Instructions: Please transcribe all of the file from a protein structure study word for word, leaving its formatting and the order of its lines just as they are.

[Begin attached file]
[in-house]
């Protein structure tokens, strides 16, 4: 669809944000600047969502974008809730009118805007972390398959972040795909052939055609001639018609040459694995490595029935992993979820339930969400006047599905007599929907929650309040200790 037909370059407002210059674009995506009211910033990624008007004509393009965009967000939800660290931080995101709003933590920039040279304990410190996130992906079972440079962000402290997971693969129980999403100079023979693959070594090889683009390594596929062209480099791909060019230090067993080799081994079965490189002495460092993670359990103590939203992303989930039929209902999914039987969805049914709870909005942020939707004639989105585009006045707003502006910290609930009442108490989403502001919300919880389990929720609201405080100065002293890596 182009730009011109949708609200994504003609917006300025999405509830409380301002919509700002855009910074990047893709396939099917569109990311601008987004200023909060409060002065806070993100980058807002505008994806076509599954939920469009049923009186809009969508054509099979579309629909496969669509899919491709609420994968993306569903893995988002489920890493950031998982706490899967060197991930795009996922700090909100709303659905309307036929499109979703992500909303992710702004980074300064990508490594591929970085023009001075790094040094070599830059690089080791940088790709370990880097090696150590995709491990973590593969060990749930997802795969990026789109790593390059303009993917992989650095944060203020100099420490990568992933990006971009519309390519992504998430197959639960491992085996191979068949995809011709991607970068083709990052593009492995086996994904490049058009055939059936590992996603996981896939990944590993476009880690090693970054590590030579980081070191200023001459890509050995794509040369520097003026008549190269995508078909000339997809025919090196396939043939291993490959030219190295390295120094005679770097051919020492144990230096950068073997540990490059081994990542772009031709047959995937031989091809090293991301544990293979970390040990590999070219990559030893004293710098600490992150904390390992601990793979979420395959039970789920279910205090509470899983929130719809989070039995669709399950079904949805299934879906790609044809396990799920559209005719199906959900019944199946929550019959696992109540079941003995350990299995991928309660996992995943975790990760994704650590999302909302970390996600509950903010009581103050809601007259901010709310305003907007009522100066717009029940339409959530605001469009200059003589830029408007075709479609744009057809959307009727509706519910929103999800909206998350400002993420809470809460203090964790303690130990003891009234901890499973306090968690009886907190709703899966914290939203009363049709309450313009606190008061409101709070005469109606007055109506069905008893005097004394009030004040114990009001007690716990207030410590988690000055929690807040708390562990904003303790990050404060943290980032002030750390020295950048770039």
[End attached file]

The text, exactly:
[in-house]
């Protein structure tokens, strides 16, 4: 669809944000600047969502974008809730009118805007972390398959972040795909052939055609001639018609040459694995490595029935992993979820339930969400006047599905007599929907929650309040200790 037909370059407002210059674009995506009211910033990624008007004509393009965009967000939800660290931080995101709003933590920039040279304990410190996130992906079972440079962000402290997971693969129980999403100079023979693959070594090889683009390594596929062209480099791909060019230090067993080799081994079965490189002495460092993670359990103590939203992303989930039929209902999914039987969805049914709870909005942020939707004639989105585009006045707003502006910290609930009442108490989403502001919300919880389990929720609201405080100065002293890596 182009730009011109949708609200994504003609917006300025999405509830409380301002919509700002855009910074990047893709396939099917569109990311601008987004200023909060409060002065806070993100980058807002505008994806076509599954939920469009049923009186809009969508054509099979579309629909496969669509899919491709609420994968993306569903893995988002489920890493950031998982706490899967060197991930795009996922700090909100709303659905309307036929499109979703992500909303992710702004980074300064990508490594591929970085023009001075790094040094070599830059690089080791940088790709370990880097090696150590995709491990973590593969060990749930997802795969990026789109790593390059303009993917992989650095944060203020100099420490990568992933990006971009519309390519992504998430197959639960491992085996191979068949995809011709991607970068083709990052593009492995086996994904490049058009055939059936590992996603996981896939990944590993476009880690090693970054590590030579980081070191200023001459890509050995794509040369520097003026008549190269995508078909000339997809025919090196396939043939291993490959030219190295390295120094005679770097051919020492144990230096950068073997540990490059081994990542772009031709047959995937031989091809090293991301544990293979970390040990590999070219990559030893004293710098600490992150904390390992601990793979979420395959039970789920279910205090509470899983929130719809989070039995669709399950079904949805299934879906790609044809396990799920559209005719199906959900019944199946929550019959696992109540079941003995350990299995991928309660996992995943975790990760994704650590999302909302970390996600509950903010009581103050809601007259901010709310305003907007009522100066717009029940339409959530605001469009200059003589830029408007075709479609744009057809959307009727509706519910929103999800909206998350400002993420809470809460203090964790303690130990003891009234901890499973306090968690009886907190709703899966914290939203009363049709309450313009606190008061409101709070005469109606007055109506069905008893005097004394009030004040114990009001007690716990207030410590988690000055929690807040708390562990904003303790990050404060943290980032002030750390020295950048770039």